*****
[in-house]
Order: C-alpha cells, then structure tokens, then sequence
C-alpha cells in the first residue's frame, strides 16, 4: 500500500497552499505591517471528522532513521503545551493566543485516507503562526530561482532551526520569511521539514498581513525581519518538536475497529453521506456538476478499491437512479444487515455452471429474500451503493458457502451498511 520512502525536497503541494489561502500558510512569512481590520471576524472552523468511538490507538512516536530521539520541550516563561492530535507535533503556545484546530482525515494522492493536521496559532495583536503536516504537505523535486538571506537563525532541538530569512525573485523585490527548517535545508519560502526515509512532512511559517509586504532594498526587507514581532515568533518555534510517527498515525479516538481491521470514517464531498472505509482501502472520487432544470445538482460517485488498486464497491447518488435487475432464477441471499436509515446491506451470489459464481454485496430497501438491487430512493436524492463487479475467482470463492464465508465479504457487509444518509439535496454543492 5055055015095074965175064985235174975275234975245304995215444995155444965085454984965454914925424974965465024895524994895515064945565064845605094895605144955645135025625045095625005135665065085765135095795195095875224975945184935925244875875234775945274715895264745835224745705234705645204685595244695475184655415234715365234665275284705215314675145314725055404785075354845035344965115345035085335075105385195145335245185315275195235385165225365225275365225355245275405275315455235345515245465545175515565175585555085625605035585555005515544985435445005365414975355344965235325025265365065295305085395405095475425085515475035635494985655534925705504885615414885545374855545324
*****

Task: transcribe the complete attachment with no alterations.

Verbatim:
[in-house]
Order: C-alpha cells, then structure tokens, then sequence
C-alpha cells in the first residue's frame, strides 16, 4: 500500500497552499505591517471528522532513521503545551493566543485516507503562526530561482532551526520569511521539514498581513525581519518538536475497529453521506456538476478499491437512479444487515455452471429474500451503493458457502451498511 520512502525536497503541494489561502500558510512569512481590520471576524472552523468511538490507538512516536530521539520541550516563561492530535507535533503556545484546530482525515494522492493536521496559532495583536503536516504537505523535486538571506537563525532541538530569512525573485523585490527548517535545508519560502526515509512532512511559517509586504532594498526587507514581532515568533518555534510517527498515525479516538481491521470514517464531498472505509482501502472520487432544470445538482460517485488498486464497491447518488435487475432464477441471499436509515446491506451470489459464481454485496430497501438491487430512493436524492463487479475467482470463492464465508465479504457487509444518509439535496454543492 5055055015095074965175064985235174975275234975245304995215444995155444965085454984965454914925424974965465024895524994895515064945565064845605094895605144955645135025625045095625005135665065085765135095795195095875224975945184935925244875875234775945274715895264745835224745705234705645204685595244695475184655415234715365234665275284705215314675145314725055404785075354845035344965115345035085335075105385195145335245185315275195235385165225365225275365225355245275405275315455235345515245465545175515565175585555085625605035585555005515544985435445005365414975355344965235325025265365065295305085395405095475425085515475035635494985655534925705504885615414885545374855545324